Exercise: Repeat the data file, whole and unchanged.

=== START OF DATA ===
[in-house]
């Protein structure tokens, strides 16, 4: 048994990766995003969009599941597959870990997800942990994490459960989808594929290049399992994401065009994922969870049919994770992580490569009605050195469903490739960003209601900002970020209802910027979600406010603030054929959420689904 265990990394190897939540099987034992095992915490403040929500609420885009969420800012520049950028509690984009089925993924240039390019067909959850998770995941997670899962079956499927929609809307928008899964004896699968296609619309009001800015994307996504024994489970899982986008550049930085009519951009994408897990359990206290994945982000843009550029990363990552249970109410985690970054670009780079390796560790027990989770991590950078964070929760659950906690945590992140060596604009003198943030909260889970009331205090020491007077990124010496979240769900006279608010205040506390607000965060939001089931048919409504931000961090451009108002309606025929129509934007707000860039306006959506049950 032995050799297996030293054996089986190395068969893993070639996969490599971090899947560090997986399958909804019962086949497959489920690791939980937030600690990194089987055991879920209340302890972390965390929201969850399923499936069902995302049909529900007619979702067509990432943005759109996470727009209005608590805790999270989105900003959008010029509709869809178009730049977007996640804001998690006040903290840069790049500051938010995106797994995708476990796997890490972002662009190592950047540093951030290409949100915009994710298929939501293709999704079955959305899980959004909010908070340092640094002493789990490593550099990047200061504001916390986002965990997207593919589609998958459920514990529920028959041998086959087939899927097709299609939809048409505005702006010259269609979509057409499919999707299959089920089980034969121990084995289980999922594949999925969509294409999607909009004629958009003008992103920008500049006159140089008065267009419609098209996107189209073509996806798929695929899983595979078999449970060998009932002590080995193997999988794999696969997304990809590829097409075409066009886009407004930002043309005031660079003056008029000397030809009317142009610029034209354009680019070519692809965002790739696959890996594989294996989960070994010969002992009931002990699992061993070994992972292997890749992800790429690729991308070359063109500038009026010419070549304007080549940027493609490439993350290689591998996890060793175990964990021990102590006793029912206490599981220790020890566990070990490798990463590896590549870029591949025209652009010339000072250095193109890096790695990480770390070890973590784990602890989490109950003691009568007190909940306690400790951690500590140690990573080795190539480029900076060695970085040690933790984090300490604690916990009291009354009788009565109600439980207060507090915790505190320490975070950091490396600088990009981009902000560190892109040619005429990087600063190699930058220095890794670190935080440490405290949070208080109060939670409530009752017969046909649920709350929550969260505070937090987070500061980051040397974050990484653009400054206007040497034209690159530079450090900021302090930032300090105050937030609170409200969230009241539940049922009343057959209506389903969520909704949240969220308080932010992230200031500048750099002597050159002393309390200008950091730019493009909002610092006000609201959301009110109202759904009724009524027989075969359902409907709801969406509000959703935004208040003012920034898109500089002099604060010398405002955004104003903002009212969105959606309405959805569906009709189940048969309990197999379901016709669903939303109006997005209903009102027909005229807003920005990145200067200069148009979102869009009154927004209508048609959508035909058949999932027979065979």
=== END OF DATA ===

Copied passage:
[in-house]
């Protein structure tokens, strides 16, 4: 048994990766995003969009599941597959870990997800942990994490459960989808594929290049399992994401065009994922969870049919994770992580490569009605050195469903490739960003209601900002970020209802910027979600406010603030054929959420689904 265990990394190897939540099987034992095992915490403040929500609420885009969420800012520049950028509690984009089925993924240039390019067909959850998770995941997670899962079956499927929609809307928008899964004896699968296609619309009001800015994307996504024994489970899982986008550049930085009519951009994408897990359990206290994945982000843009550029990363990552249970109410985690970054670009780079390796560790027990989770991590950078964070929760659950906690945590992140060596604009003198943030909260889970009331205090020491007077990124010496979240769900006279608010205040506390607000965060939001089931048919409504931000961090451009108002309606025929129509934007707000860039306006959506049950 032995050799297996030293054996089986190395068969893993070639996969490599971090899947560090997986399958909804019962086949497959489920690791939980937030600690990194089987055991879920209340302890972390965390929201969850399923499936069902995302049909529900007619979702067509990432943005759109996470727009209005608590805790999270989105900003959008010029509709869809178009730049977007996640804001998690006040903290840069790049500051938010995106797994995708476990796997890490972002662009190592950047540093951030290409949100915009994710298929939501293709999704079955959305899980959004909010908070340092640094002493789990490593550099990047200061504001916390986002965990997207593919589609998958459920514990529920028959041998086959087939899927097709299609939809048409505005702006010259269609979509057409499919999707299959089920089980034969121990084995289980999922594949999925969509294409999607909009004629958009003008992103920008500049006159140089008065267009419609098209996107189209073509996806798929695929899983595979078999449970060998009932002590080995193997999988794999696969997304990809590829097409075409066009886009407004930002043309005031660079003056008029000397030809009317142009610029034209354009680019070519692809965002790739696959890996594989294996989960070994010969002992009931002990699992061993070994992972292997890749992800790429690729991308070359063109500038009026010419070549304007080549940027493609490439993350290689591998996890060793175990964990021990102590006793029912206490599981220790020890566990070990490798990463590896590549870029591949025209652009010339000072250095193109890096790695990480770390070890973590784990602890989490109950003691009568007190909940306690400790951690500590140690990573080795190539480029900076060695970085040690933790984090300490604690916990009291009354009788009565109600439980207060507090915790505190320490975070950091490396600088990009981009902000560190892109040619005429990087600063190699930058220095890794670190935080440490405290949070208080109060939670409530009752017969046909649920709350929550969260505070937090987070500061980051040397974050990484653009400054206007040497034209690159530079450090900021302090930032300090105050937030609170409200969230009241539940049922009343057959209506389903969520909704949240969220308080932010992230200031500048750099002597050159002393309390200008950091730019493009909002610092006000609201959301009110109202759904009724009524027989075969359902409907709801969406509000959703935004208040003012920034898109500089002099604060010398405002955004104003903002009212969105959606309405959805569906009709189940048969309990197999379901016709669903939303109006997005209903009102027909005229807003920005990145200067200069148009979102869009009154927004209508048609959508035909058949999932027979065979």